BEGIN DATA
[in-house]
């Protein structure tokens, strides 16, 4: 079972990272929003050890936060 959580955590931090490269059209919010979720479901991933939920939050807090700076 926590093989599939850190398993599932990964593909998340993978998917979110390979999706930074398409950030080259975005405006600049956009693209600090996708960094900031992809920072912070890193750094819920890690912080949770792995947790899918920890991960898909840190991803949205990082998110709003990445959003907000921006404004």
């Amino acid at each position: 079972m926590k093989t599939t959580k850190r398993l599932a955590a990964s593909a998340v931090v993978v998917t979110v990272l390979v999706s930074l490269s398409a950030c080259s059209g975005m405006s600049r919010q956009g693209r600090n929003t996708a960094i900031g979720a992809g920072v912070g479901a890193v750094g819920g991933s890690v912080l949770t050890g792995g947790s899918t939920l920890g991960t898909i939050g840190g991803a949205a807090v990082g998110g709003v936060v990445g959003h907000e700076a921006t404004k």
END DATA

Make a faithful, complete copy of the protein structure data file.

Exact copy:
[in-house]
């Protein structure tokens, strides 16, 4: 079972990272929003050890936060 959580955590931090490269059209919010979720479901991933939920939050807090700076 926590093989599939850190398993599932990964593909998340993978998917979110390979999706930074398409950030080259975005405006600049956009693209600090996708960094900031992809920072912070890193750094819920890690912080949770792995947790899918920890991960898909840190991803949205990082998110709003990445959003907000921006404004």
């Amino acid at each position: 079972m926590k093989t599939t959580k850190r398993l599932a955590a990964s593909a998340v931090v993978v998917t979110v990272l390979v999706s930074l490269s398409a950030c080259s059209g975005m405006s600049r919010q956009g693209r600090n929003t996708a960094i900031g979720a992809g920072v912070g479901a890193v750094g819920g991933s890690v912080l949770t050890g792995g947790s899918t939920l920890g991960t898909i939050g840190g991803a949205a807090v990082g998110g709003v936060v990445g959003h907000e700076a921006t404004k």